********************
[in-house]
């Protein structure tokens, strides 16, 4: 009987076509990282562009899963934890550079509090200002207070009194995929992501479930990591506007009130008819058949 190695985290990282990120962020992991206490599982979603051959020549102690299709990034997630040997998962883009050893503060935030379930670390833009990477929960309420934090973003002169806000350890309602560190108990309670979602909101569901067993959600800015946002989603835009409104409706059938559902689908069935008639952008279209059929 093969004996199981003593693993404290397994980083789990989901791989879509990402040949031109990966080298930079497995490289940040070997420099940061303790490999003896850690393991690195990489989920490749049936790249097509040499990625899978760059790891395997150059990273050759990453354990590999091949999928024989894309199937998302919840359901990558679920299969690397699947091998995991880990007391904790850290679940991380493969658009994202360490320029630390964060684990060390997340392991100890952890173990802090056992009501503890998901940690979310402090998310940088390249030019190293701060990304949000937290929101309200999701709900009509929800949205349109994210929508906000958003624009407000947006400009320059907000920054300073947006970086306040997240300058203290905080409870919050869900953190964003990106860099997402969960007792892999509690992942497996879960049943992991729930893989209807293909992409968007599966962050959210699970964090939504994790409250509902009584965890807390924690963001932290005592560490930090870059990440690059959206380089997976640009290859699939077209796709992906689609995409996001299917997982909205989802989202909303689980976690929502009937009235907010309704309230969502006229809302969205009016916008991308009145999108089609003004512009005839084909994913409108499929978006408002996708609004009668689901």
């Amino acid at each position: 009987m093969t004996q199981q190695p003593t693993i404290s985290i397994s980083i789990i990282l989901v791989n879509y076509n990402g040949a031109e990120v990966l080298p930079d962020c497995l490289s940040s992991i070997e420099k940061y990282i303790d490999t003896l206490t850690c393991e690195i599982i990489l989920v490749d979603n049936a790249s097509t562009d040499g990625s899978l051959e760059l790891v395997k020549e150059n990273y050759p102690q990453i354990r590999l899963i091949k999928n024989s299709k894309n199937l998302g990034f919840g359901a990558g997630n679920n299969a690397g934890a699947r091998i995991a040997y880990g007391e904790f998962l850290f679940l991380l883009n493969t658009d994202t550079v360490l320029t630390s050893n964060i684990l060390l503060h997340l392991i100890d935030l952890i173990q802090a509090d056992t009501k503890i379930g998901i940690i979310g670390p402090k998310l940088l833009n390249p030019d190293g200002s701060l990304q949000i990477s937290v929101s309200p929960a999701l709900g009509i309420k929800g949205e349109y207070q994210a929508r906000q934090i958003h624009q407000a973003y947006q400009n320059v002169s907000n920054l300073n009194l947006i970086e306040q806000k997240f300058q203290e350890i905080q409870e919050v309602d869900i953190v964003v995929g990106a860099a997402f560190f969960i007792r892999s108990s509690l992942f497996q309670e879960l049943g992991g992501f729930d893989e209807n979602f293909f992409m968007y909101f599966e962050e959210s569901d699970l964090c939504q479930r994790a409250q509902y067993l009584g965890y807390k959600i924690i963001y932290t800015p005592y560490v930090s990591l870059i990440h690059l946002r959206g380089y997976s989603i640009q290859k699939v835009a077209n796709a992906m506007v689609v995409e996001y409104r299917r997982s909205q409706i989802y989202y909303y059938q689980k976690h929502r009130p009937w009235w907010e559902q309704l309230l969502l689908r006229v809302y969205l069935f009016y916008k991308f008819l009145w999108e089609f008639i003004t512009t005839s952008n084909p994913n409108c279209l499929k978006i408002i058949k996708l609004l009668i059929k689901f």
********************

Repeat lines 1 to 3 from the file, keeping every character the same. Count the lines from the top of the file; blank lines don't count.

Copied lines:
[in-house]
């Protein structure tokens, strides 16, 4: 009987076509990282562009899963934890550079509090200002207070009194995929992501479930990591506007009130008819058949 190695985290990282990120962020992991206490599982979603051959020549102690299709990034997630040997998962883009050893503060935030379930670390833009990477929960309420934090973003002169806000350890309602560190108990309670979602909101569901067993959600800015946002989603835009409104409706059938559902689908069935008639952008279209059929 093969004996199981003593693993404290397994980083789990989901791989879509990402040949031109990966080298930079497995490289940040070997420099940061303790490999003896850690393991690195990489989920490749049936790249097509040499990625899978760059790891395997150059990273050759990453354990590999091949999928024989894309199937998302919840359901990558679920299969690397699947091998995991880990007391904790850290679940991380493969658009994202360490320029630390964060684990060390997340392991100890952890173990802090056992009501503890998901940690979310402090998310940088390249030019190293701060990304949000937290929101309200999701709900009509929800949205349109994210929508906000958003624009407000947006400009320059907000920054300073947006970086306040997240300058203290905080409870919050869900953190964003990106860099997402969960007792892999509690992942497996879960049943992991729930893989209807293909992409968007599966962050959210699970964090939504994790409250509902009584965890807390924690963001932290005592560490930090870059990440690059959206380089997976640009290859699939077209796709992906689609995409996001299917997982909205989802989202909303689980976690929502009937009235907010309704309230969502006229809302969205009016916008991308009145999108089609003004512009005839084909994913409108499929978006408002996708609004009668689901």
């Amino acid at each position: 009987m093969t004996q199981q190695p003593t693993i404290s985290i397994s980083i789990i990282l989901v791989n879509y076509n990402g040949a031109e990120v990966l080298p930079d962020c497995l490289s940040s992991i070997e420099k940061y990282i303790d490999t003896l206490t850690c393991e690195i599982i990489l989920v490749d979603n049936a790249s097509t562009d040499g990625s899978l051959e760059l790891v395997k020549e150059n990273y050759p102690q990453i354990r590999l899963i091949k999928n024989s299709k894309n199937l998302g990034f919840g359901a990558g997630n679920n299969a690397g934890a699947r091998i995991a040997y880990g007391e904790f998962l850290f679940l991380l883009n493969t658009d994202t550079v360490l320029t630390s050893n964060i684990l060390l503060h997340l392991i100890d935030l952890i173990q802090a509090d056992t009501k503890i379930g998901i940690i979310g670390p402090k998310l940088l833009n390249p030019d190293g200002s701060l990304q949000i990477s937290v929101s309200p929960a999701l709900g009509i309420k929800g949205e349109y207070q994210a929508r906000q934090i958003h624009q407000a973003y947006q400009n320059v002169s907000n920054l300073n009194l947006i970086e306040q806000k997240f300058q203290e350890i905080q409870e919050v309602d869900i953190v964003v995929g990106a860099a997402f560190f969960i007792r892999s108990s509690l992942f497996q309670e879960l049943g992991g992501f729930d893989e209807n979602f293909f992409m968007y909101f599966e962050e959210s569901d699970l964090c939504q479930r994790a409250q509902y067993l009584g965890y807390k959600i924690i963001y932290t800015p005592y560490v930090s990591l870059i990440h690059l946002r959206g380089y997976s989603i640009q290859k699939v835009a077209n796709a992906m506007v689609v995409e996001y409104r299917r997982s909205q409706i989802y989202y909303y059938q689980k976690h929502r009130p009937w009235w907010e559902q309704l309230l969502l689908r006229v809302y969205l069935f009016y916008k991308f008819l009145w999108e089609f008639i003004t512009t005839s952008n084909p994913n409108c279209l499929k978006i408002i058949k996708l609004l009668i059929k689901f």